The Gift of Time

Made some cookie bars Saturday and they were not bad. A new recipe from an old friend, and they were just what I was thinkin’ would be good during a rainy day to myself. And they were. Oh, boy. And so was the leftover bacon and cheddar burger we’d grilled on Thursday, and so was the popcorn I ate while watching Sweetland for the 17th time, and so was the small pile of buckwheat cakes I ate without a fork and with genuine maple syrup. And butter. Oh, my.

It’s my birthday next week, a big ol’ birthday, and I admit I’m feeling more like 27 years along and not nearly old enough to see my lit cake from space. Which could happen, if the sky is clear and Target has enough candles. This year in particular I figure it’s ok to celebrate that I was born. And that my mother survived those 26 hours of sheer agony trying to push into the world the fat baby that was me. And that my father survived what might have been his most anxious hours up until then, pacing the halls of the hospital, waiting for the word back in the day when fathers were off limits in the delivery room and mothers likely were not covered in hot, moist towels after my own challenges to breathe and push and breathe.

A lot of life is like that…you breathe and push and breathe and sometimes you navigate the wheelbarrow up the hill and sometimes it rolls on back down. Sometimes the soufflé falls, and sometimes the sandcastle is there in the morning. Now and then the grill won’t light, and I’ll be darned if I can hang a picture straight. My back kind of goes out (it did last week), but I can stand on my head at any given moment and there’s something to be said ‘bout that.

I’ve got a poem in my head most of the time, and this week it’s one I learned as a child, and it goes like this:

Isn’t it strange how princes and kings,
and clowns that caper in sawdust rings,
and common people, like you and me,
are builders for eternity?
Each is given a list of rules;
a shapeless mass; a bag of tools.
And each must fashion, ere life is flown,
A stumbling block, or a Stepping-Stone.
― R. Lee Sharpe

I don’t know what over the hill is, but I ain’t there yet. Really, it feels as if I am just beginning, the second story of my life, perhaps. The one where I don’t have to push so often or so hard. The one where breathing is a bit easier, and I give away my wristwatches, all three of them, to people who have a need to know what time it is. I certainly don’t. What I know is that I have it, and it’s a gift, and I can open it every day and throw the ribbons all about or wear them in my hair. I can waltz with it, and sing, and take a trip to Italy where, on a second floor, there’s a table by a window with a view of the sea. I can plant a holly bush and watch it grow, and hang at last the hammock I’ve been waiting to try. I don’t plan to retire; life must retire me. Until then, that day, when there is no gift of time, I’ll keep making cakes and lighting candles and making wishes that always seem to come true.

I don’t wish for much, you see. Just my favorite jeans, fresh bread, a cup of coffee in the morning. Windows open when the winds pick up, and a promise to never oil the creak in the swing on the porch. Good books piled about, the children calling now and then, a day to rake the fallen leaves, and hot baths and friends over for dinner with Mr. S at the grill. And in the night when breathing is all there is, and the sheets smell of the meadow as I fall into sleep, I feel grateful I am here, and that I know it’s just for a while. And that I’ve yet to live a day without laughter in the house.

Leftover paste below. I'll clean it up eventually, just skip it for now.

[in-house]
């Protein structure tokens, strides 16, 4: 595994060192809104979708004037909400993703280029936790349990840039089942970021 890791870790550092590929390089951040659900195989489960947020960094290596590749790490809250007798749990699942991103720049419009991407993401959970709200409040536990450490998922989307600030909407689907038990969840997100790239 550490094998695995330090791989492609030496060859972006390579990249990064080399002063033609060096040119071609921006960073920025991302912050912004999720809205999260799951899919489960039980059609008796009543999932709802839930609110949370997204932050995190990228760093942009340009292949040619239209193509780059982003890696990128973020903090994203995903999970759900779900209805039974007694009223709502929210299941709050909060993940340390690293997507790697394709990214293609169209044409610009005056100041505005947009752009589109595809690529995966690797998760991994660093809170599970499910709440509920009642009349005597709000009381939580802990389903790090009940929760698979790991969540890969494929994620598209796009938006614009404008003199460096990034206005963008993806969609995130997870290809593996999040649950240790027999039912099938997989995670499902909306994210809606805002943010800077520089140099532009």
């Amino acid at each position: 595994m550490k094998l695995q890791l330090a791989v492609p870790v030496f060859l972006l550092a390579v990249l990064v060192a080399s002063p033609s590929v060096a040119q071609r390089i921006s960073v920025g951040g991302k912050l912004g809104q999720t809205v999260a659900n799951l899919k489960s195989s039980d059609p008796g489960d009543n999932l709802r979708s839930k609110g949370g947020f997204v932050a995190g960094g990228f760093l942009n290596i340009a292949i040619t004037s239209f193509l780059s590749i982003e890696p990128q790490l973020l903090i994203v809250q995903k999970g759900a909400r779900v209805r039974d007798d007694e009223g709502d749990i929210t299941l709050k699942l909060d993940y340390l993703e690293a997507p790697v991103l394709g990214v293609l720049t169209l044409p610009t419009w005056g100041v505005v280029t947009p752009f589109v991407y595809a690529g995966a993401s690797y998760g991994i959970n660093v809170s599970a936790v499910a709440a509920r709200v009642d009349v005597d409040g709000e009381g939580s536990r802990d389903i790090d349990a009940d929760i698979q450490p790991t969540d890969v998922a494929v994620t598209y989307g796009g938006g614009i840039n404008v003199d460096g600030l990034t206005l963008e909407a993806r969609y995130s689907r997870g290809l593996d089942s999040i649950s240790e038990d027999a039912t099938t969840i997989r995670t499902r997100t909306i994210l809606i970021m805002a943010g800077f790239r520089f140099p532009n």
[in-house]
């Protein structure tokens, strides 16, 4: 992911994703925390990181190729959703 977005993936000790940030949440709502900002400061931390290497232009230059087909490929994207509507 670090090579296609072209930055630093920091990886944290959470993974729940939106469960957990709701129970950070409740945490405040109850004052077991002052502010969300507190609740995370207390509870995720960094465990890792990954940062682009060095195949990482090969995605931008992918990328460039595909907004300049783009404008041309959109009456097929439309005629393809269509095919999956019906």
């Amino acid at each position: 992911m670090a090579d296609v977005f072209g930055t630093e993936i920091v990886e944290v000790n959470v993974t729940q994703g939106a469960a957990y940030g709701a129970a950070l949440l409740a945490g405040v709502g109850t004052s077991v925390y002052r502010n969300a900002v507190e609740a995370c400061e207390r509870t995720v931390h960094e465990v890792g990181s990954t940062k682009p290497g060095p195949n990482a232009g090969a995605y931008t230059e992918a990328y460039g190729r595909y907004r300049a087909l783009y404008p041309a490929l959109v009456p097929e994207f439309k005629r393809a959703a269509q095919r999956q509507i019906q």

These bars are simple to make, with all the flavor of cutout cookies and I must say they’re not filling at all. Even three of ‘em leaves room for more, and I had to contain my enthusiasm by taking a plate over to the neighbor’s and packing the rest in a Tupperware container I placed on the top pantry shelf. Even had to use the ladder, and that is somethin’.

Sugar Cookie Bars

2½ cups flour
½ tsp baking powder
½ tsp salt
½ cup butter, softened
1 cup sugar
1 large egg
2 T sour cream
1 tsp vanilla extract

The Frosting:
5 T butter, softened
3 T milk
1 T vanilla
4 cups powdered sugar
3-5 drops food coloring

Preheat your oven to 375. In a medium sized bowl, combine flour, baking powder and salt. Set aside. In a large mixing bowl, cream together butter and sugar for about 3 minutes until light and fluffy. Add egg, sour cream and vanilla and combine.

Slowly add flour mixture while stirring until everything is combined. (The dough will be crumbly.) Press the batter into a greased 9×13 baking dish and spread it out evenly with a rubber spatula. Bake for 15-17 minutes or until edges just barely start to turn golden.

Cool completely. Mix together all ingredients for frosting until creamy. Add in desired amount of food coloring and spread frosting evenly over bars.
Cut into squares and serve. Makes 18-24.



  1. gail in northern California
    August 30, 2017

    How are you coping having had the last little bird fly from the nest, and Mr. S away on business so much? Are you a loner by nature? Your writings seem more reflective now. Still just as lovely and thoughtful, but different somehow. I remember years ago you wrote about an aunt who would buy packages of flour sack dishtowels and embroider such gems as: “Life isn’t fair and the sooner you learn that, the better off you’ll be.” Tickled me so, I never forgot it….I think it was October 2005 and the title of your story was something like “red winterberries”? I wonder if you could be persuaded to re-post that one? Happy birthday, dear Mrs. Sundberg.

  2. Carrottop
    August 30, 2017

    Your posts always smooth out the bumps in my day. Thank you.

    • Mrs. Sundberg
      August 30, 2017

      Thank you. Sometimes writing them does that for me. As does reading your comments. Have a lovely weekend!

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